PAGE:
Donald Trump

Still, Never Trump

Donald Trump has won the Indiana primary—and with it, likely the Republican nomination. So, barring a miracle, it looks like the next president of the most powerful nation in world history will be either Hillary Clinton or Donald Trump—two of the people I’d least like to see as president.

No, I don’t think the nomination of Donald Trump will be armageddon for the Republican Party. Nor do I think the election of Donald Trump (if by some miracle he can manage that) will be armageddon for the country.

But his nomination will be very bad for the party, and his election would be very bad for America. Which is why I for one will not be voting for him. Even if that means Hillary wins.

Now is a good time to run down some of the unpleasant facts about The Donald and then discuss some of the implications for this election and for the future of the country.

Trump as Enemy of Free Trade

Donald Trump wishes to “throw free trade out the window,” an insane position totally at odds with individual rights and economic liberty.

True, the Republican Party used to be the party of economic protectionism, meaning its leaders favored “protective” tariffs and the like.

The term “protectionism” is misleading, however, as what tariffs actually do is prop up some industries at the expense of other industries and of consumers, who must pay higher prices, and make people poorer overall. Tariffs “protect” a country in roughly the same way that influenza viruses “protect” a person’s body.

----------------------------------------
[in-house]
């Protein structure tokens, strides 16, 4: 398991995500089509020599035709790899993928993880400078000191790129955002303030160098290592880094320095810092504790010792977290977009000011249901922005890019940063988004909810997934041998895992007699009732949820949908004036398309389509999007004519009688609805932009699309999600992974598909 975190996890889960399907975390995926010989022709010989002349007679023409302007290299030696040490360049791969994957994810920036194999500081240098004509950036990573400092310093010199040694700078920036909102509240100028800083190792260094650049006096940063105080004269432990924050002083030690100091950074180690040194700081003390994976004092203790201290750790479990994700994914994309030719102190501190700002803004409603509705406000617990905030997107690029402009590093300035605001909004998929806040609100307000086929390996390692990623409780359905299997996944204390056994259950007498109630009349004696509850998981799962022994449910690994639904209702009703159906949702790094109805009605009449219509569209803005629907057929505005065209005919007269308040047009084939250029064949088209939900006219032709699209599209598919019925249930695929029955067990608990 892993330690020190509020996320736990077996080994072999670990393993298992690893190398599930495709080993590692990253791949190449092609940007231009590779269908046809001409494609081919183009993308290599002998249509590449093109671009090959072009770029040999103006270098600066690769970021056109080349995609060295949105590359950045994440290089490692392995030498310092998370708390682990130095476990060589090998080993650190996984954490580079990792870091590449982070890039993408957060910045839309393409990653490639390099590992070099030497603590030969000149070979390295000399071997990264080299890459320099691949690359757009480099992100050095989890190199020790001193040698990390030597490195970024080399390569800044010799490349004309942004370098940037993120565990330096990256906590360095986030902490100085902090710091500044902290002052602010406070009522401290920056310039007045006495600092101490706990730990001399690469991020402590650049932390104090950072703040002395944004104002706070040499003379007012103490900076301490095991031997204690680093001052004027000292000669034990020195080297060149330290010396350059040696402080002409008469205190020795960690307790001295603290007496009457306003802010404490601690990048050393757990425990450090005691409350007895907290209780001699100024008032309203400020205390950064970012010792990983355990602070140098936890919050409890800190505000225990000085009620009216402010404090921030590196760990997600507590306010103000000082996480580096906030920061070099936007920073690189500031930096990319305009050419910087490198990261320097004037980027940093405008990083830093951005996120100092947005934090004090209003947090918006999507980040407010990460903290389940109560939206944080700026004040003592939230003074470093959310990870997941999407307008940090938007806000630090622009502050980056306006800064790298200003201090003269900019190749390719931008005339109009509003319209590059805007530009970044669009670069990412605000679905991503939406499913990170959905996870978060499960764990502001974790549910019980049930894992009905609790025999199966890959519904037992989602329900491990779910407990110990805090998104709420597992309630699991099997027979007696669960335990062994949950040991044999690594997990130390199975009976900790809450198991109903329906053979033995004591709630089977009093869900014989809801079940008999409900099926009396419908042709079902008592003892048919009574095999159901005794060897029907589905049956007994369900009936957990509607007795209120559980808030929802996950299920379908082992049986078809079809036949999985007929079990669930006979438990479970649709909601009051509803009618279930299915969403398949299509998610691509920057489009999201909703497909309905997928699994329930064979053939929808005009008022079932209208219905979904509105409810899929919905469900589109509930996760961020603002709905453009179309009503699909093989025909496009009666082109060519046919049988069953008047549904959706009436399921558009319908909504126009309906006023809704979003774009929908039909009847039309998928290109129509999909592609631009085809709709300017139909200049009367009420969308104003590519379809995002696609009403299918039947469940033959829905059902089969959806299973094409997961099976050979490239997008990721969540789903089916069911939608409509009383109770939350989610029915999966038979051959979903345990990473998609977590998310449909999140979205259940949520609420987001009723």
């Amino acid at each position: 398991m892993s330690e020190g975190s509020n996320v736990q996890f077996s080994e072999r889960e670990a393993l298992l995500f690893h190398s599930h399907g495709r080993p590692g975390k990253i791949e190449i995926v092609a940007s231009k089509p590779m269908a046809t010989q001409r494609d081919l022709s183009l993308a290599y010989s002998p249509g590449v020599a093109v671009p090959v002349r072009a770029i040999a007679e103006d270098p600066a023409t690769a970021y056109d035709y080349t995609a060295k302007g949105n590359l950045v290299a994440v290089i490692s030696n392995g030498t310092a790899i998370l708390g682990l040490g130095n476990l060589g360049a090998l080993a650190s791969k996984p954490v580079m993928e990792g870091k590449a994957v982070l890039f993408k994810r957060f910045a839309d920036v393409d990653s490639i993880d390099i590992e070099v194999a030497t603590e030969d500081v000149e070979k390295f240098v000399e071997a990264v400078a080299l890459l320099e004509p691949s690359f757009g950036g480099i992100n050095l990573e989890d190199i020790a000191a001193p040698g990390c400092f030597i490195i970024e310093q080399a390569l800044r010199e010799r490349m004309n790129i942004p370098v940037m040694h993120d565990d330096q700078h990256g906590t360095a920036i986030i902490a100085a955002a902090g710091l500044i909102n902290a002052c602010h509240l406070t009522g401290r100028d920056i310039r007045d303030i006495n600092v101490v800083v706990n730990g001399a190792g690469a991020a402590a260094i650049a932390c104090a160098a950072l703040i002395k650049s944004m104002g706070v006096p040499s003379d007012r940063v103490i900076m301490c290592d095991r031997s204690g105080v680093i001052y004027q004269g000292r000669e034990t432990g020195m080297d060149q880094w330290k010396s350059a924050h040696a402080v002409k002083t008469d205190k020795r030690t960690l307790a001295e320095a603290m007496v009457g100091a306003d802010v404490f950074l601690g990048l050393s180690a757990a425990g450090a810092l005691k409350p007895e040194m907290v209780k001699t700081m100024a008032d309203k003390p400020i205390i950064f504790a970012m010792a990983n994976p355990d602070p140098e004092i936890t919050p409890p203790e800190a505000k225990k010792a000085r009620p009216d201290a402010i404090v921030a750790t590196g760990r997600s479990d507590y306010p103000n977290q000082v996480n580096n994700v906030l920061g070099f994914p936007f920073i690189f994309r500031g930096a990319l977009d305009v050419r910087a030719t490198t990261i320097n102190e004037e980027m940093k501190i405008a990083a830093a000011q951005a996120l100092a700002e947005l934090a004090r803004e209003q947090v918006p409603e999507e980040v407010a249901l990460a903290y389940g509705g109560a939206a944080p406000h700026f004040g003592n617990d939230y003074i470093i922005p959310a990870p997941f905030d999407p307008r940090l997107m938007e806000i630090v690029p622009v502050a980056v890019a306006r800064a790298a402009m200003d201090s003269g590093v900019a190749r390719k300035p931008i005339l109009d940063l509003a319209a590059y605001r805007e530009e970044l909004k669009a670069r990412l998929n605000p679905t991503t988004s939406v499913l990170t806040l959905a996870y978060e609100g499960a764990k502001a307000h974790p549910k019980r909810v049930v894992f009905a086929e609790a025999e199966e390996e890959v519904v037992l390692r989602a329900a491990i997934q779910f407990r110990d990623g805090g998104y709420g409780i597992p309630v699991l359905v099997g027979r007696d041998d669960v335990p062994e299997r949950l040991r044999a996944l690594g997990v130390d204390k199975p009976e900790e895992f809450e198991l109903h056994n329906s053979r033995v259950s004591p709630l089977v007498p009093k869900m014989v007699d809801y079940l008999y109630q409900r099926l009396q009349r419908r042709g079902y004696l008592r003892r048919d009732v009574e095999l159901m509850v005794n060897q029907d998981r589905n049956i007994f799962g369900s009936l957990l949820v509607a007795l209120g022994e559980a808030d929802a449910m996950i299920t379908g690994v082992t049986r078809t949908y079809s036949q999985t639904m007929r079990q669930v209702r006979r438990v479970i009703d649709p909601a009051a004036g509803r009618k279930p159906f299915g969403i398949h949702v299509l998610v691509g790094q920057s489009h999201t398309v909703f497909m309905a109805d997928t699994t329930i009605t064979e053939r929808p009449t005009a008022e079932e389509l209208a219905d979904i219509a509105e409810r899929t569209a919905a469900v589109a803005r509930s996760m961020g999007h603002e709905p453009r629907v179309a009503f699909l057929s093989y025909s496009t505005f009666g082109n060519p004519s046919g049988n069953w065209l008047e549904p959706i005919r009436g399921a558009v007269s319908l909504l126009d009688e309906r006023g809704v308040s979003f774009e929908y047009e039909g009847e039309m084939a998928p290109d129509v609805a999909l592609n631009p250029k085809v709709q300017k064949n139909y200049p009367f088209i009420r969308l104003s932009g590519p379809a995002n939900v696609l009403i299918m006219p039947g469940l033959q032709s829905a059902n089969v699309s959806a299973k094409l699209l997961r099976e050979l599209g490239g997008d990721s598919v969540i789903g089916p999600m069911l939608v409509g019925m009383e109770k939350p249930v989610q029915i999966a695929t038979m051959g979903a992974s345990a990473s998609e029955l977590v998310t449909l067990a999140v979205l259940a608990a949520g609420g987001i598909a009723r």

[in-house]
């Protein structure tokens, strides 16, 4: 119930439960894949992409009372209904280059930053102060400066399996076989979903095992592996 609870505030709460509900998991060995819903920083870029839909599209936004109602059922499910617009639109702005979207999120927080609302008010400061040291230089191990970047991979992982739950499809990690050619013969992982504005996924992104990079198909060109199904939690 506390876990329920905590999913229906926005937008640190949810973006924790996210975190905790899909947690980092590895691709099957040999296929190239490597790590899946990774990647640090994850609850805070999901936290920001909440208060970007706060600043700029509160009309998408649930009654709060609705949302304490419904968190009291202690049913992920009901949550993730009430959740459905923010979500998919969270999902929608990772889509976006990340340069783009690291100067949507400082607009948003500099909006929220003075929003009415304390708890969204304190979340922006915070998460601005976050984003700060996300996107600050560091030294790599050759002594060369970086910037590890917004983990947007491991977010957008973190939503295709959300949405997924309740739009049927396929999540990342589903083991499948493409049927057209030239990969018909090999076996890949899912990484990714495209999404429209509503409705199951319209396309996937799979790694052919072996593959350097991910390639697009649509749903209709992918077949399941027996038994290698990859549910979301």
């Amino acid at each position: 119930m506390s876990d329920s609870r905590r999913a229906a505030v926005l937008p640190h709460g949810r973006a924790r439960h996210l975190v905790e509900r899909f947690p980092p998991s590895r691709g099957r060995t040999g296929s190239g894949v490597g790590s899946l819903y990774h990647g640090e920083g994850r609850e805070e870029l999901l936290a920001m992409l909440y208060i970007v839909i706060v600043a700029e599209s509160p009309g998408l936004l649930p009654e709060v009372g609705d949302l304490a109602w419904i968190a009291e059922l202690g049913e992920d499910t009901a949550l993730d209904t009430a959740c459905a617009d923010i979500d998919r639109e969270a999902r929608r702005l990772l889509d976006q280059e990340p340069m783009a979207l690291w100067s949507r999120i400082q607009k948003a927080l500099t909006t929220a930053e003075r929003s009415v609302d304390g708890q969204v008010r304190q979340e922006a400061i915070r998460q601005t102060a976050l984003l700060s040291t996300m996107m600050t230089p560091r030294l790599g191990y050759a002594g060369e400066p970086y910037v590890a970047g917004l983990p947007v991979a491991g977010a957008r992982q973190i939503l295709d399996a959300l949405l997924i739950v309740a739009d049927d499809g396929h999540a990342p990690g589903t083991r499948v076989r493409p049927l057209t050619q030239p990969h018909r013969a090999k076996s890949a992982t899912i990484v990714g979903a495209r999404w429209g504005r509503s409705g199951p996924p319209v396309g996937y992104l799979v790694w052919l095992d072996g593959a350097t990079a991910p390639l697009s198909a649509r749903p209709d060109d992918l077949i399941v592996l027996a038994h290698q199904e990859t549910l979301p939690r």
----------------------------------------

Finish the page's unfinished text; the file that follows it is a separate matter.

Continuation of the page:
The previous “great” Republican president to run with protectionism was Herbert Hoover, who was, like Trump, a successful business leader. Hoover’s anti-trade policies helped push the country into the Great Depression, setting the stage for Franklin Delano Roosevelt’s disastrous New Deal.

To emphasize the point: A businessman Republican “protectionist” bears substantial responsibility for the rise of statism—bordering on economic fascism—in 20th Century America. That this fact apparently gives so few modern Republicans pause is disturbing.

Thankfully, for the last few decades, the Republican Party, guided by such sensible free-market advocates as Milton Friedman, has largely embraced free trade (despite some obnoxious exceptions).

It’s not like the principles of free trade are difficult to understand. Politically, people have a right to buy and sell goods and services to whomever they please (excepting some military items and the like). Economically, when people of different regions can specialize in what they’re relatively good at and then trade, people overall grow wealthier.

Yes, free trade can result in some people having to find a new profession—as the introduction of the automobile caused many horse breeders to find new work. But consumers don’t owe any particular person a given job. If American consumers prefer to purchase some goods from out-of-country, that’s their right. (The same principle applies if people in one U.S. state wish to buy goods and services from people in another state).